Ack! Can't believe we're already past the 40% mark for this conference! Some highlights from today...
Opening the day was Ole Kiehn on tracking the spinal cord circuits for locomotion. Ron Hoy’s talk from yesterday clearly made an impression, as Kiehn referred to humans as “the fifth evil species.” Keihn's work also echoed Hoy's talk in that it showcased how people trained in traditional electrophysiology are increasingly using genetic techniques, like optogenetics.
Bingo!” during Ole's talk when I saw someone a few rows ahead of me checking Facebook.
The second half of the morning was taken with the Young Investigators symposium, with four great talks, one of the highlights of the meeting so far.
Antoine Wystrach lit it up with a talk on ant navigation. I particularly enjoyed how he hinted that his lab bought something clandestine to generate... Vibrational stimuli.
Basil al Jundi had some more navigation with insects using celestial cues, with some particularly fun videos of dung beetles, which use light to roll their balls of dung in straight lines.
Michael Yartsev gave a talk that in other meetings, might be very controversial. He was showing a series of experiments in bats that showed that one of the major theories for how place cells work (developed using rats and involving theta rhythms) could NOT explain place cells in bats (no theta rhythms in bats). It was a strong demonstration of the limitations of using single model organisms and the power of comparative methods.
Lauren O’Connell had what was arguably the quote of the day, explaining monogamy: “Monogamy is tolerating your partner being around you.” Again, Lauren's work had a huge genetic component, showing how neuroethology in increasingly becoming neurogenetic ethology.
The afternoon plenary had Malcolm Burrows showing a wide array of videos of insects jumping. Insects that were good at it, bad at it, legs bending like archer's bows, insects jumping off water. But the highlight was perhaps when he went to pull out ap cicada that he had found that morning, a relative of the frog hopper he was talking about.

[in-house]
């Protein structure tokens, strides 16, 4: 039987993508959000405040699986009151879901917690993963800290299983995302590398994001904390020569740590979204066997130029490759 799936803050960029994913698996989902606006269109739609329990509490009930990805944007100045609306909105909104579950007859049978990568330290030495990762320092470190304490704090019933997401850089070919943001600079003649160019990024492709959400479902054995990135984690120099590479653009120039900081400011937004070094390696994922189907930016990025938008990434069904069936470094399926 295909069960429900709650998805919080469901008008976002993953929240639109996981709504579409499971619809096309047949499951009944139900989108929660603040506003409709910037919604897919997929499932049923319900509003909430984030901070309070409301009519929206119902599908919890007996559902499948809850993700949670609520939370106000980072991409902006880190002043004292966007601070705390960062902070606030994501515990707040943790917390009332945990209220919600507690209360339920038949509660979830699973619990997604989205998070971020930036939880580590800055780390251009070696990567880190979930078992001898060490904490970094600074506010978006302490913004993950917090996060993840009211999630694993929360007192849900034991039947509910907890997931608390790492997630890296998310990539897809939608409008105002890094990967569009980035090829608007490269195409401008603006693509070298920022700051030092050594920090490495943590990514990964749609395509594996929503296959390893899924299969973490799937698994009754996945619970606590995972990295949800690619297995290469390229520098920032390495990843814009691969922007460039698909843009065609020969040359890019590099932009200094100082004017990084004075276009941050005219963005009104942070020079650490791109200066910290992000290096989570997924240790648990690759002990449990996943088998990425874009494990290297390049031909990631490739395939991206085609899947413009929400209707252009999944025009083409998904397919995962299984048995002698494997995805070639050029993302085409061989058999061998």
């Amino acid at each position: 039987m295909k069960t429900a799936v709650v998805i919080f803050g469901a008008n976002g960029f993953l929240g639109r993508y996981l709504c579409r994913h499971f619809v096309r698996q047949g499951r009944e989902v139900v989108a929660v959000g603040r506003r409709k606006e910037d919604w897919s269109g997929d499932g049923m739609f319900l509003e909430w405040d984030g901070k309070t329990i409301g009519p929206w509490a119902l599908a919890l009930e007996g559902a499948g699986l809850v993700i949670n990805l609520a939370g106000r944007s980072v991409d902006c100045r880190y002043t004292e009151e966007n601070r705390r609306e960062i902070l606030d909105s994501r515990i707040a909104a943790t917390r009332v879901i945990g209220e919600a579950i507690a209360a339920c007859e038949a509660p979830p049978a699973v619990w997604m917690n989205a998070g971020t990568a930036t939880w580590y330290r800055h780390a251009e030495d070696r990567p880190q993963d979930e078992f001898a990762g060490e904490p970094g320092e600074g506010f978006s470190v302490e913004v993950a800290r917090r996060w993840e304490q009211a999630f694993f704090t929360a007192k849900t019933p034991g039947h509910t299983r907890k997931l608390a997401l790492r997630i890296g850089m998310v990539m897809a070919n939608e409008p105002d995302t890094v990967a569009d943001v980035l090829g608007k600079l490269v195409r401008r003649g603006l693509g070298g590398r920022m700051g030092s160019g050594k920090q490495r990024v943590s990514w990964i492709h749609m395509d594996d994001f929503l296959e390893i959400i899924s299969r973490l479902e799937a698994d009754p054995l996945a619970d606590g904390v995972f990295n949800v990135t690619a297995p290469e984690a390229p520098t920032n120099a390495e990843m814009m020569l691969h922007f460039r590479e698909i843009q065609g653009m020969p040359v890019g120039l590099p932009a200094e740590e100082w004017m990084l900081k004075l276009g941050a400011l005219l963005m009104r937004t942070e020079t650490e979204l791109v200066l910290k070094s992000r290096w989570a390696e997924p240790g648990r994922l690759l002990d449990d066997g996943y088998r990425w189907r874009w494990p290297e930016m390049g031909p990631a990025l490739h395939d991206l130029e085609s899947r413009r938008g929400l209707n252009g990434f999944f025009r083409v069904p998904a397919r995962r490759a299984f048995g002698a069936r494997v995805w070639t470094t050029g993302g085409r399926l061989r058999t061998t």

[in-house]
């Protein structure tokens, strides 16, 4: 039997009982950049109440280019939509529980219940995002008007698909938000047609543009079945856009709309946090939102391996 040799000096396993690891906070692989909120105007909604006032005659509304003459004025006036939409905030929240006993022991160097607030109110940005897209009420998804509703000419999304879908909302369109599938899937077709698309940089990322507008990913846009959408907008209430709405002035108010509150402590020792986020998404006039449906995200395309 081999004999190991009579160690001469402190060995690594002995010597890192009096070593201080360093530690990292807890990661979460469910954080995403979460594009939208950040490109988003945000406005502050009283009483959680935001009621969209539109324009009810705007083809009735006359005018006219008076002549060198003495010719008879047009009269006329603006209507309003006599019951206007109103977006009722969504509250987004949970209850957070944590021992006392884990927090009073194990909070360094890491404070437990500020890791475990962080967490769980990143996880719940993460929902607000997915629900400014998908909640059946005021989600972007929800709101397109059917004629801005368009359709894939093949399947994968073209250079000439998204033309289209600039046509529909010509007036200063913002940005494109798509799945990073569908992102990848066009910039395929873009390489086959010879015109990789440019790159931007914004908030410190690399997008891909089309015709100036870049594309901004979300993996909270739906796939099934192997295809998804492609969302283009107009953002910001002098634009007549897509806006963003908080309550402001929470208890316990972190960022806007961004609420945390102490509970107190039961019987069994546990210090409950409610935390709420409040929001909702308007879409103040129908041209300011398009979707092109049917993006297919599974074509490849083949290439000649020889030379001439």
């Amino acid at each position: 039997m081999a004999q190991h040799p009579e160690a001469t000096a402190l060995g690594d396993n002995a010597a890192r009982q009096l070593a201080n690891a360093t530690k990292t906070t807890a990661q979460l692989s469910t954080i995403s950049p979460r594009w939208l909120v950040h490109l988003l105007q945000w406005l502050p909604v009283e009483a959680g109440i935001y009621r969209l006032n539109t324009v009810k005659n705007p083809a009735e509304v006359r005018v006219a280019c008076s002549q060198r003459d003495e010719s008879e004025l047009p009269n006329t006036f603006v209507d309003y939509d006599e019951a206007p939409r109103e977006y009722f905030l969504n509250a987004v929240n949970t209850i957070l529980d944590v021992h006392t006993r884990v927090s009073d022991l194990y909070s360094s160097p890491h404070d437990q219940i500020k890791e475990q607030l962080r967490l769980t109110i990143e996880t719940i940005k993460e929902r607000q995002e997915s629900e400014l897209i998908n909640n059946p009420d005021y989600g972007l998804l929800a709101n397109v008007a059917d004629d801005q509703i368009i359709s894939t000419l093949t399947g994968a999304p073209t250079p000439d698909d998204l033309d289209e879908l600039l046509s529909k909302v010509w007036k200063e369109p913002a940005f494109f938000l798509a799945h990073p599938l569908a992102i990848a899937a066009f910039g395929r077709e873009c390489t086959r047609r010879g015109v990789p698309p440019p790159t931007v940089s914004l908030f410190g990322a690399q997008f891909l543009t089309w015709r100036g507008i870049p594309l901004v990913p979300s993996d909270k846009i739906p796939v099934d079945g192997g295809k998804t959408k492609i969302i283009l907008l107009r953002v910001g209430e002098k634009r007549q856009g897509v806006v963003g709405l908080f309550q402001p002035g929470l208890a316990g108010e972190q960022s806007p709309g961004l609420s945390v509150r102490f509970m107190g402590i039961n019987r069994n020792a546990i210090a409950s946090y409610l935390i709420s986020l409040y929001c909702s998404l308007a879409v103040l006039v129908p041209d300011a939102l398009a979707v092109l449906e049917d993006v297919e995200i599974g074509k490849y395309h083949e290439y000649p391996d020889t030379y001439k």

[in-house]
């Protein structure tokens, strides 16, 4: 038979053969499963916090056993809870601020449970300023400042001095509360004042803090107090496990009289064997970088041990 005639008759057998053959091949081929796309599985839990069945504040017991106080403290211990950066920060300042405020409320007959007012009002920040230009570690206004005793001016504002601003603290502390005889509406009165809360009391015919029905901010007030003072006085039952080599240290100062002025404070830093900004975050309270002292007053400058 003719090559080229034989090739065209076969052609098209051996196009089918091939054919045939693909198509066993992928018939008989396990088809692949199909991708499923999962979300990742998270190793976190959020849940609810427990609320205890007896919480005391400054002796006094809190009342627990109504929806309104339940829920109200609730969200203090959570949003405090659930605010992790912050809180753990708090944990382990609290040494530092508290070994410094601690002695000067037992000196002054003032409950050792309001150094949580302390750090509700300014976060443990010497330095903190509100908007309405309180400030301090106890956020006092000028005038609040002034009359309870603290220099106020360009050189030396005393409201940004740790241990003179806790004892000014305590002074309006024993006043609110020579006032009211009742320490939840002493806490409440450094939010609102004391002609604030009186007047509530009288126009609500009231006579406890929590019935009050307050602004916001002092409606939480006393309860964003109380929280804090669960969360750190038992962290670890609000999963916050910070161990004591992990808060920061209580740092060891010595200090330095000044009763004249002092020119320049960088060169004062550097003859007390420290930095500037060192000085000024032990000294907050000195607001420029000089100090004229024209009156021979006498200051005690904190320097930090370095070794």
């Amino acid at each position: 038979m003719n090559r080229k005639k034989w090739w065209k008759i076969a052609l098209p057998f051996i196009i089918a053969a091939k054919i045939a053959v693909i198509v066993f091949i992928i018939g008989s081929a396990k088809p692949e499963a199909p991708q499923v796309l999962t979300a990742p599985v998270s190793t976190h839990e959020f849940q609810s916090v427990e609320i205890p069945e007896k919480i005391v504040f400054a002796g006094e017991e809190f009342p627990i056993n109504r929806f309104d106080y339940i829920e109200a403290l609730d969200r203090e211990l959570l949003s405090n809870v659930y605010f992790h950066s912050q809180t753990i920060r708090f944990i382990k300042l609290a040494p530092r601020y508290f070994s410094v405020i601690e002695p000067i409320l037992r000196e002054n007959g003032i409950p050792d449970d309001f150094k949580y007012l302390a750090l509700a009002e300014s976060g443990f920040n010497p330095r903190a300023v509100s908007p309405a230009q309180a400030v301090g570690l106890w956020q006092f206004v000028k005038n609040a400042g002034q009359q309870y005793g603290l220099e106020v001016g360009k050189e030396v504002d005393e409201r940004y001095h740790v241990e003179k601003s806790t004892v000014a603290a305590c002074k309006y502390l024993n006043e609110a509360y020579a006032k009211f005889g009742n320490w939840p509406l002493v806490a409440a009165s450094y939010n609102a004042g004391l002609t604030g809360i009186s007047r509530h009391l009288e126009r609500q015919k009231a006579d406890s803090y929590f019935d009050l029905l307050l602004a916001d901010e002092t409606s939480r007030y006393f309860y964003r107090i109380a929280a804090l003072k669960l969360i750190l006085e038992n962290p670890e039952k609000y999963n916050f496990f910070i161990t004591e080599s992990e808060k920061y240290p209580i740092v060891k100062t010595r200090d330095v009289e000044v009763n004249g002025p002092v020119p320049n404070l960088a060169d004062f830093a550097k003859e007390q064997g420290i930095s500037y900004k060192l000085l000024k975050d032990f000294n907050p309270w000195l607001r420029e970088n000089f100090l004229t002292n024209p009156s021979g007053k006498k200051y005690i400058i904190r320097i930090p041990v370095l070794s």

"Oh no, it's gone." It had escaped, and could be seeing flying around the lights near the ceiling. "If he gets hot, maybe he'll sing to you."
There were three symposia on the afternoon; I happened to go to one on mating signals. this was followed by another featured lecture by Ed Kravitz. Ed used to work with animals close to my heart, crustaceans, but in the last decade or so turned to work almost exclusively with one of “the evil four,” fruit flies, primarily because of the advantages of genetic tools. Afterwards, Ron Hoy got up and complemented it as one of the best examples of actual ethology cal work he’d seen using fruit flies. (Peer pressure, maybe?)
Now, as you may have gathered, there are a lot of plenary and special lectures at this meeting. I had some discussions about this over dinner. I am not sure it is all that good to have so few voices given the lectern. It must be nice for those who get it, I’m sure. But it certainly doesn’t help diversity when so much of the meeting is by established voices, many of whose have give featured lectures at this meeting before. Now that this meeting is every other year rather than every three years, this sameness may become a bigger issue than in the past.
I also had a short but very animated chat with Kathryn Knight, the news and views editor of The Journal of Experimental Biology and keeper of their Facebook page about scientific publishing. Key phrases: “collateral damage of push for open access,” the relative quality of PLOS One, American attitudes towards taxes, and how different kinds of biological researchers view their budget totals (especially regarding open access fees), and how much sense people other than scientists can make of the primary literature.
Would live to elaborate, but have to get up in not too many hours.